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New articles: Firewall Bypass Attack Snort For Newbies Malware and Intrusions Intrusion Detection Systems Malware, Trojans and Virus infections and Infection Removal

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Intrusion Detection Systems

TCP header analysis

An IDs should look at the file headers for the following elements:

Packet size: The TCP header in its entirety should contain all the required data (20 octets). Splitting of TCP packets is sometimes used to pierce firewalls, so a check should be made for short packet length (indicating a possible form of attack ) and zero length packets (which can be a form of flooding or virus attack.)

Port numbers:Source and destination port addresses match. It does not necessarily follow that if port addresses do not match there is an intrusion, but it is suspicious behaviour and will therefore be captured as suspicious use.Multiple port intrusions from the same IP should be identified, as this can indicate a form of overt port sniffing to find open service ports on the network and can also be used in various virus attacks.

TCP flags: Packets are to checked for a correct combination of TCP flags. For instance URG and PSH flags can be used only when a packet contains data. Suspicious flag combinations include invalid combinations of SYN and URG or SYN and PSH flags. The IDS should also check for SYN flooding using both destination port address and ACK NACK flags to check whether a multitude of SYN ACK requests has been sent to a specific port.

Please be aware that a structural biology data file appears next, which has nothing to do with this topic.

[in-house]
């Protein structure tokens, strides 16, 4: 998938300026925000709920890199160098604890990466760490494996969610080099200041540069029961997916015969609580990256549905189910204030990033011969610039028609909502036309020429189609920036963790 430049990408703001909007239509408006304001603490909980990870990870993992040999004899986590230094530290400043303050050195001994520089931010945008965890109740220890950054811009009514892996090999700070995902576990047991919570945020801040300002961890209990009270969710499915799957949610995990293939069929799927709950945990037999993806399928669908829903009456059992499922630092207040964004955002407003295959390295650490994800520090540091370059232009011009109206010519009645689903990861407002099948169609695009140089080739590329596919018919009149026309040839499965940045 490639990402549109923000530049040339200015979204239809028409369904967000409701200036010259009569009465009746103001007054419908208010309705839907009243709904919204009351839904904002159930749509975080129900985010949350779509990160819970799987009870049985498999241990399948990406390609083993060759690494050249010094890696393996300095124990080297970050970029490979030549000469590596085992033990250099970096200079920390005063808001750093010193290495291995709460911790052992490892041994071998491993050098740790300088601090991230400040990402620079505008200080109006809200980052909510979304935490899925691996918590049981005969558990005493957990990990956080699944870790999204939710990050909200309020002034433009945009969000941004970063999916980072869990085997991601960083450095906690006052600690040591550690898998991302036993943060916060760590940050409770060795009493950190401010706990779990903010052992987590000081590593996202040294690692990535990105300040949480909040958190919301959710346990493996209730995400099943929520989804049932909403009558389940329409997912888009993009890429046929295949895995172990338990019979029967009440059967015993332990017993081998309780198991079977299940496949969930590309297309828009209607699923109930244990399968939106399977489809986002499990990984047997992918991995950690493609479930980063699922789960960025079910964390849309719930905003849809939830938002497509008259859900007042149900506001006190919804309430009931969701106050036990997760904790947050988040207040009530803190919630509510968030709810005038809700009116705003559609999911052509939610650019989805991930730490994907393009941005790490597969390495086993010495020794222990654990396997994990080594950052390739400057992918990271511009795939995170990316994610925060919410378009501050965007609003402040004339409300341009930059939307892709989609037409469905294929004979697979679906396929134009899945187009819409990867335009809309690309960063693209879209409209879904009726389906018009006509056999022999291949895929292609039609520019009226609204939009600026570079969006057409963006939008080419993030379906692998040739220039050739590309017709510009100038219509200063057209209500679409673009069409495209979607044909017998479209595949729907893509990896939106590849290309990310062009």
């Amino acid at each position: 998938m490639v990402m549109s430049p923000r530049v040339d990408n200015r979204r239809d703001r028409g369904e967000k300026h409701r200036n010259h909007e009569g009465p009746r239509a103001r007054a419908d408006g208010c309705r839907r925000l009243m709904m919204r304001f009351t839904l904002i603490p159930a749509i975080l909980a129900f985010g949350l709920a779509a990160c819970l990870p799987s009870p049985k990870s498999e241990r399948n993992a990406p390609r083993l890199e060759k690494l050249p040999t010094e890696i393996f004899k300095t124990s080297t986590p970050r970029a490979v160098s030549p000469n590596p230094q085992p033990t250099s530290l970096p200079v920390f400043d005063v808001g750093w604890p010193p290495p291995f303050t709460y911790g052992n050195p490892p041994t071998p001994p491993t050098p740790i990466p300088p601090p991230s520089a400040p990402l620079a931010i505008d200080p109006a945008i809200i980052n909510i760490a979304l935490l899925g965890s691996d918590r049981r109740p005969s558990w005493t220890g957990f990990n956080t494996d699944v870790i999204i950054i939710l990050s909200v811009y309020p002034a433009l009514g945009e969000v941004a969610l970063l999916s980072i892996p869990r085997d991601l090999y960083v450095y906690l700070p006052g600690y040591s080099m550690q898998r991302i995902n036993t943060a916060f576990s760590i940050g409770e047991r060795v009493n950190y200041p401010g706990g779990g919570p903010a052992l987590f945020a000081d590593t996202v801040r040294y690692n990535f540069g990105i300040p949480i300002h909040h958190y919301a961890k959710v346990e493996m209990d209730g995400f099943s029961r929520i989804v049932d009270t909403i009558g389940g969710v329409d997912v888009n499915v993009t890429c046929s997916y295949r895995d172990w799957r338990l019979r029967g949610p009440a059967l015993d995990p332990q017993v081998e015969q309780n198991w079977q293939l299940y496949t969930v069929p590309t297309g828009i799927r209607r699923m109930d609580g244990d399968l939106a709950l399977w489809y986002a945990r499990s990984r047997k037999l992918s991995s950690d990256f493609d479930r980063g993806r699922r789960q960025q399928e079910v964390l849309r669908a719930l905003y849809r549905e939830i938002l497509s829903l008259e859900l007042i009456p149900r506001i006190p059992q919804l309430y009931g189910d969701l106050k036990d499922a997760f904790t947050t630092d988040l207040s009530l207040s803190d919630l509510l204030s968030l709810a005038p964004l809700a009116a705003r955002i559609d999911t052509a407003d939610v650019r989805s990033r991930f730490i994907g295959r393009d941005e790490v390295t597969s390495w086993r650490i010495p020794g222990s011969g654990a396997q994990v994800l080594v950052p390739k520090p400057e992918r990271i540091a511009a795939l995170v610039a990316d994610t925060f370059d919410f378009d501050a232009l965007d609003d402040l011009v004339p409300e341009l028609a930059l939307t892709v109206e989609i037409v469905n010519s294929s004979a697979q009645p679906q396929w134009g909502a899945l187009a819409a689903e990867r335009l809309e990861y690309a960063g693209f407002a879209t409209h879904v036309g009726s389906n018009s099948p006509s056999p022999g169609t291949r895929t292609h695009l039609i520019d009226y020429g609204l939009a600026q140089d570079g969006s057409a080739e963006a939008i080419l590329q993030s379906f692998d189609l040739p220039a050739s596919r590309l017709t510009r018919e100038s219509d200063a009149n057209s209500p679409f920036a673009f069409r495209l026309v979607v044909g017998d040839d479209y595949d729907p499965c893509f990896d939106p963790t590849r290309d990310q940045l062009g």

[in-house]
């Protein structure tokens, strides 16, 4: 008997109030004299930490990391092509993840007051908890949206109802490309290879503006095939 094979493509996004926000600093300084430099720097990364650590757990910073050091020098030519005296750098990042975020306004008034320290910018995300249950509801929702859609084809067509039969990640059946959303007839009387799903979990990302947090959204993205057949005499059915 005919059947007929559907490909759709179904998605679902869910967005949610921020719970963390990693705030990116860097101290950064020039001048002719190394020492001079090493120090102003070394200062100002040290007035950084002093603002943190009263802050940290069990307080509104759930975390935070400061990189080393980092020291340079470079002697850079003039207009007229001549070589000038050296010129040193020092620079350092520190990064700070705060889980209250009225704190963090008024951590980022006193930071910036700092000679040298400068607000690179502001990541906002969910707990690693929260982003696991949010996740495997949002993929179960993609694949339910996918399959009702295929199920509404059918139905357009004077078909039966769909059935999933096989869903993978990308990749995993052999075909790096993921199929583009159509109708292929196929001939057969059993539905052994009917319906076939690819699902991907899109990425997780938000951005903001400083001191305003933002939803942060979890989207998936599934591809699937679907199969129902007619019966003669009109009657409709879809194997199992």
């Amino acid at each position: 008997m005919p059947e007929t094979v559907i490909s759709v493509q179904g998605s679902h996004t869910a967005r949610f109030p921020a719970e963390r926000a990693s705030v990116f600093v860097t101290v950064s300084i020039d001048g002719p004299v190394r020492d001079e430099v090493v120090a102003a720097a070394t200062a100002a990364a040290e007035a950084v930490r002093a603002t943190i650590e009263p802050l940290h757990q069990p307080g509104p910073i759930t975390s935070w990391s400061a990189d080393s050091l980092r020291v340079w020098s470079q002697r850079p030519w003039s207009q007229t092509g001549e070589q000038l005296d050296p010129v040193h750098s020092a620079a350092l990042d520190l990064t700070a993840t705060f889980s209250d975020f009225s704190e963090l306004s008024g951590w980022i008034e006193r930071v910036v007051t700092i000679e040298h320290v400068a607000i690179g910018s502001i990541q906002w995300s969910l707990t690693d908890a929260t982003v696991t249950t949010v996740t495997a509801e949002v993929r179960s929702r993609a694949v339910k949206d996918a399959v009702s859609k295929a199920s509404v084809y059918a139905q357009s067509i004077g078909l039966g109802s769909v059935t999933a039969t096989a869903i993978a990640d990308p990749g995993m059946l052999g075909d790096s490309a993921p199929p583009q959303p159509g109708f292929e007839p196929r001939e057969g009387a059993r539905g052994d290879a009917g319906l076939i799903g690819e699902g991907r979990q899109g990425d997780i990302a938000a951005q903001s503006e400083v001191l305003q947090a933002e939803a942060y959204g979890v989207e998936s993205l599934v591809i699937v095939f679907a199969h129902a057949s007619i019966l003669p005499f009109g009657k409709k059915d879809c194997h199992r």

The results of running the lightweight IDS on a sample log file from a network known to be compromised were as follows

  • Number of address violations detected :448
  • Number of port violations :273
  • trojan_trojan-active-subseven : Detected : 0 times
  • trojan_trojan-active-codered : Detected : 408 times
  • Broadcast packets detected : 1 times
  • Syn flood packets detected : 859 times
  • Attempt to blind reset connections : 139 times
  • Protos SNMP attack detected : 416 times

Security policy

A security policy is a statement of the security that the system is expected to enforce. Some elements of the policy will be based on the military security model, that is the “hierarchy of sensitivities.” This grades access to resources according to a hierarchy structure, which can be then used in simple set or domain models to determine a user’s needs, both in relation to other users and to the overarching security policy.

Creating access rights and user needs rules will depend on a form of task orientated analysis using event sequencing - i.e. running simulated activities for the day to day tasks of the users. This will help determine normal resource usage and help place them in the hierarchy and provide a comparison of user needs versus security needs.

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